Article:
This year, whenever doubt or roadblocks get in my way, I will ask myself how GATHERING can help me through. When I get frustrated and tired, I’ll think about how gathering can restore my faith or energy. When it’s time to celebrate a big win, I’ll look at how GATHERING helped make it happen.
Did you catch those 3 questions?
1. What went well in 2017?
2. What did you love about 2017?
3. What was missing from 2017?
Answer those questions. In writing. Get everything in front of you and see what you discover. Look for patterns until you can find the word or phrase that will be your compass, your focus, and your anchor for the year.
There are more questions that can help you. Click here if you want a copy of my Focus Your 2018 worksheet.
Here’s to you and all you want to create this year!
I hate affirmations.
Now, “hate” might be a strong word. That’s usually a word I reserve for spiders and water chestnuts. And really neither of those things are all that horrible, I suppose. I do HATE hearing the sounds of people eating. It’s a thing. You can read all about it here.
Anyway, affirmations aren’t my favorite thing. They are something you learn early on in the personal development world and I just never took to them. There was just something about them that rubbed me the wrong way. They have always felt like a little too much talk and not enough action OR just enough talk to keep you taking action that might be helpful.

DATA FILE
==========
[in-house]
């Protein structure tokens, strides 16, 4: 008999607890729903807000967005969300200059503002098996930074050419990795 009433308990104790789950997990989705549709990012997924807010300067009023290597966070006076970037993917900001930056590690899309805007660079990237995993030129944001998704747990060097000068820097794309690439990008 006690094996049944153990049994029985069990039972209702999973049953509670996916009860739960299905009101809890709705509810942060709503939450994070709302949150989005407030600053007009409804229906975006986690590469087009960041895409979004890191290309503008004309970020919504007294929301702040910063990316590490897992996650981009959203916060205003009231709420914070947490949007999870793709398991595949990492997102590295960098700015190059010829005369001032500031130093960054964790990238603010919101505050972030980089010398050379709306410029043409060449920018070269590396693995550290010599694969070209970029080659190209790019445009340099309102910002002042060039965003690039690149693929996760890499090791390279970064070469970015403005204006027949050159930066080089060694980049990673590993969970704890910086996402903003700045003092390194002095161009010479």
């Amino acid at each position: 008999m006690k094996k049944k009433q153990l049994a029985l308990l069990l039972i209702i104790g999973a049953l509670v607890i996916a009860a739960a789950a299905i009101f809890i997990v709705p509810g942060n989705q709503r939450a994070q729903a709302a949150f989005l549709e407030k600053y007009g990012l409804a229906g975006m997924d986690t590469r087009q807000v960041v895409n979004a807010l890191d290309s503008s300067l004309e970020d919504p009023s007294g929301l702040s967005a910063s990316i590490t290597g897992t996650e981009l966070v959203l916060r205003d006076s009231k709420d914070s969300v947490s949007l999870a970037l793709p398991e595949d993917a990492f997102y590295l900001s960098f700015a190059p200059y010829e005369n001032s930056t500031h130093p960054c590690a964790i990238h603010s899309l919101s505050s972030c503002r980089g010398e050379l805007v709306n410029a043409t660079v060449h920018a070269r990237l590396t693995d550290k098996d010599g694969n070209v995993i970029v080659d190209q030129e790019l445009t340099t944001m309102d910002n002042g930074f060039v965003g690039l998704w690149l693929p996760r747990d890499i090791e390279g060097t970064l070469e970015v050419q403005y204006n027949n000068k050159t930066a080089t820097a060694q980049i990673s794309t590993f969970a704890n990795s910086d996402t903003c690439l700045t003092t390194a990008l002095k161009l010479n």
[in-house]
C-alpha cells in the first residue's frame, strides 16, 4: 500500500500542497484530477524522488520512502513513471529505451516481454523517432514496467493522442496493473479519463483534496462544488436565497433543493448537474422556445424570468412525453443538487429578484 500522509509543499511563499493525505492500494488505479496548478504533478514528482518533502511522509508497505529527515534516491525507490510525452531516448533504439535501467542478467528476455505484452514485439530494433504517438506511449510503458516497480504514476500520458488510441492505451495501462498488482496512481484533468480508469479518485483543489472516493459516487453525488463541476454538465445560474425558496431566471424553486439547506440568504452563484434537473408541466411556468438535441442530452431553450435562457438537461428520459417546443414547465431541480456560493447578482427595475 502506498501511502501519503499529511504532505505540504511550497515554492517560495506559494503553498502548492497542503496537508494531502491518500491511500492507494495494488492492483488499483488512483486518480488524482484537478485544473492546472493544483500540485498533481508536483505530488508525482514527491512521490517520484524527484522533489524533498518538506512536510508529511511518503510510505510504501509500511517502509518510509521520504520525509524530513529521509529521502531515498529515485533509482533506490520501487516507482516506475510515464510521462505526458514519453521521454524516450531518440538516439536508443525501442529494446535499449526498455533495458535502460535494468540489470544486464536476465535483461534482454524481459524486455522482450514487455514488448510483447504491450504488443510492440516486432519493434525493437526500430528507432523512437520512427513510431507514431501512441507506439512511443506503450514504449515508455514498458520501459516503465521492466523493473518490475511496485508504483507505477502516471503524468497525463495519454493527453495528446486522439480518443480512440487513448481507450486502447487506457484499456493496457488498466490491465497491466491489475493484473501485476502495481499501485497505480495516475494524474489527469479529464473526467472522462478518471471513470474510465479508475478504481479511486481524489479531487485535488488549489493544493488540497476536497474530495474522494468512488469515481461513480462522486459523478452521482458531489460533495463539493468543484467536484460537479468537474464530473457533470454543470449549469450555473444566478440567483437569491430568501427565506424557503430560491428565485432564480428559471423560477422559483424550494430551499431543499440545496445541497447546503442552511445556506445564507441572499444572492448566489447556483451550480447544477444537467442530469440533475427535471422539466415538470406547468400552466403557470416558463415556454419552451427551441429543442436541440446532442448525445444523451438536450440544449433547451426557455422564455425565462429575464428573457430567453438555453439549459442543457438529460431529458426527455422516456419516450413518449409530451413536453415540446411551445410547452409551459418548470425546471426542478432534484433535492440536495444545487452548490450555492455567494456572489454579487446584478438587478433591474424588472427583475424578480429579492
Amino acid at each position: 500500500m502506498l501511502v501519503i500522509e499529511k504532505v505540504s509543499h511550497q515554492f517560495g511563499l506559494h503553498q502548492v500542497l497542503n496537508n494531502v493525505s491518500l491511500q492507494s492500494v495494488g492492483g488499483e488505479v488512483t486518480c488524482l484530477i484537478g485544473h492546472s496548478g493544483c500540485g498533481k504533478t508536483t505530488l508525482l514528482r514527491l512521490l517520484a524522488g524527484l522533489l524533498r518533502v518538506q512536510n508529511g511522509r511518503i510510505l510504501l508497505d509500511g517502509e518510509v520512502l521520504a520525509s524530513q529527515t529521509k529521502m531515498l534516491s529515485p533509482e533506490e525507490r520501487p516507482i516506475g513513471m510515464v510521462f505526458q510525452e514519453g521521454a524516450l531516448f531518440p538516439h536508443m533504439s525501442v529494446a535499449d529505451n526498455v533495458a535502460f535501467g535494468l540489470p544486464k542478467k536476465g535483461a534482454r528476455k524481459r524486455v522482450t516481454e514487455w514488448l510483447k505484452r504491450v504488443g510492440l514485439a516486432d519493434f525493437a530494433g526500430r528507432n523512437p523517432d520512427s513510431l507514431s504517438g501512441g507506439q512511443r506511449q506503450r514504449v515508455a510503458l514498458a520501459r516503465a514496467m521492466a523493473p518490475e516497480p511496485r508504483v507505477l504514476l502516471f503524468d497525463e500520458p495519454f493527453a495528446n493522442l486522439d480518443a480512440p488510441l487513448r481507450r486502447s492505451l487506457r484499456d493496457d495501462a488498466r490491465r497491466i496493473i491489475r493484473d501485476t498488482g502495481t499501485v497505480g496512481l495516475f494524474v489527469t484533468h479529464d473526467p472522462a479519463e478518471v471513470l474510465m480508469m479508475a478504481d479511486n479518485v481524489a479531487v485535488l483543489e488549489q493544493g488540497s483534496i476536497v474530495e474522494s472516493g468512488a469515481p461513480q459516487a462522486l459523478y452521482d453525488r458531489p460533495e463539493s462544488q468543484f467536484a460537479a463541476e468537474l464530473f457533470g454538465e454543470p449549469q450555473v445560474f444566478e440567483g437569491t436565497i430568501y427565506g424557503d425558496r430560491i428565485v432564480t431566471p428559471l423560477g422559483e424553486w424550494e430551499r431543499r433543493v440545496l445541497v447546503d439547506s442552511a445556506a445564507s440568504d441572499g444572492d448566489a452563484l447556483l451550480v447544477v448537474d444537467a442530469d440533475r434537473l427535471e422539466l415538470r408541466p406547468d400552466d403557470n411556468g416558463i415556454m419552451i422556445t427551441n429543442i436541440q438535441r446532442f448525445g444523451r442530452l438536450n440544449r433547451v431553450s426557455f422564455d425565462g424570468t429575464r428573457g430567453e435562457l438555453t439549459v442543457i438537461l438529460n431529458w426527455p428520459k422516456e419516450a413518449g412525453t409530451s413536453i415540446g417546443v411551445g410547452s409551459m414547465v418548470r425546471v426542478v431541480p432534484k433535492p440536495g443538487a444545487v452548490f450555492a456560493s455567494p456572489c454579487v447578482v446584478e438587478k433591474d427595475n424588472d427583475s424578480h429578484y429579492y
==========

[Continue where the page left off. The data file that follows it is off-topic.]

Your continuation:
You know what affirmations are, right? They are “statements that we tell ourselves in order to spark self-change. They are designed to alter our beliefs about ourselves such that they are more positive.” People who use affirmations in their lives often use them daily.
Some examples of affirmations:
“My life is fun and rewarding.”
“I am smart and capable of accomplishing anything.”
“I am grateful for everything I have.”
Now it might seem weird to not be a fan of a tool that seems so positive. I mean, what’s the harm of saying those statements above?
If affirmations work for you, then I encourage you to keep using them. Stop reading right now and go back to your affirmations.
However, if affirmations have never been your thing either, keep reading. I have thoughts on a different approach. But first, let me explain why I don’t like affirmations.
1. Affirmations are not enough
That’s not to say that other tools in the mental health toolbox are enough all by themselves, but affirmations are so “easy” to do that they are often the only thing that people do.